Part of the reason the royal family is so intriguing is that they're so mysterious. It's impossible to keep up with them on a reality show or through social media, so the only time we find out personal information about them is when they explicitly decide to share it themselves, and Prince Harry's latest message is one of his most important yet. In a new interview with the Telegraph, Prince Harry opened up about his struggles with his mental health, particularly when it came to grieving the death of his mother, Diana. And everything Harry is sharing is so important in reducing the stigma around getting help.
As Harry explained in the newspaper's Mad World podcast, the unexpected loss of his mother at such a young age was obviously incredibly difficult to deal with, so instead of coping, he ignored it. Not facing his grief led to "total chaos" in his life over 10 years later. So with the encouragement of his older brother, Prince William, he decided to seek counseling three years ago. And now, he's finally ready to open up about what that period of time in his life was like, as well as how he's doing today.
"I can safely say that losing my mum at the age of 12, and therefore shutting down all of my emotions for the last 20 years, has had a quite serious effect on not only my personal life but my work as well. I have probably been very close to a complete breakdown on numerous occasions when all sorts of grief and sort of lies and misconceptions and everything are coming to you from every angle.”
It's hard to imagine what that must have been like for him — especially while living life in the spotlight. But as brave and as important as it is that he's coming forward with such honesty, what he learned in the process is important, too: The fact that he's not alone in this, because so many people suffer from issues like grief and depression.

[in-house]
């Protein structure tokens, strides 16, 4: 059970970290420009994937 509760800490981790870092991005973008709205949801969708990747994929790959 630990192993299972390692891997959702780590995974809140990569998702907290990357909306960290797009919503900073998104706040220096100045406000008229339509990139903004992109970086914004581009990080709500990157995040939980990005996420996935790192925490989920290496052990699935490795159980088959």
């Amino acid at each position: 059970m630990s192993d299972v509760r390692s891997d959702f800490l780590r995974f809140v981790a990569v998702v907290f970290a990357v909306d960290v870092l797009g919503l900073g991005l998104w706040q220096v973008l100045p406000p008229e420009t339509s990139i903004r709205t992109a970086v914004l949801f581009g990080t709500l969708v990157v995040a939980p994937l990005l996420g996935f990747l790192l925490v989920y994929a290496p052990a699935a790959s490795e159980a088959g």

"Keeping it quiet is only ever going to make it worse... You'll be surprised, firstly, at how much support you get, and secondly, how many people literally are longing for you to come out. You've got so much more in common than you thought with some people."
As someone who has struggled with depression, I can say that in my own experiences, Harry is 100 percent right. When I was finally able to admit to my friends how I felt and that I had seen a doctor about it, it was amazing how quickly many of them shared that they'd been going through the same thing. It's awful that so many people can relate to this problem, but there's strength in numbers. Like Harry said in the interview, he's part of "quite a big club."
And an added bonus? The more people get talking about their own struggles with depression and mental illness, the less stigmatized they become, and maybe, it will really help someone who needs to hear that they're not alone and that it's OK to ask for help when they need it. It can be really stressful and hard just being a person, but if it can be easier, why not encourage people to take that first step in living a happier and healthier life?
It's awesome that Harry (along with William and Kate Middleton) has decided to make this his mission through the UK's Heads Together campaign, and that he's speaking so candidly about why this is personal for him. Hopefully, Harry's words will inspire those who needed to hear them.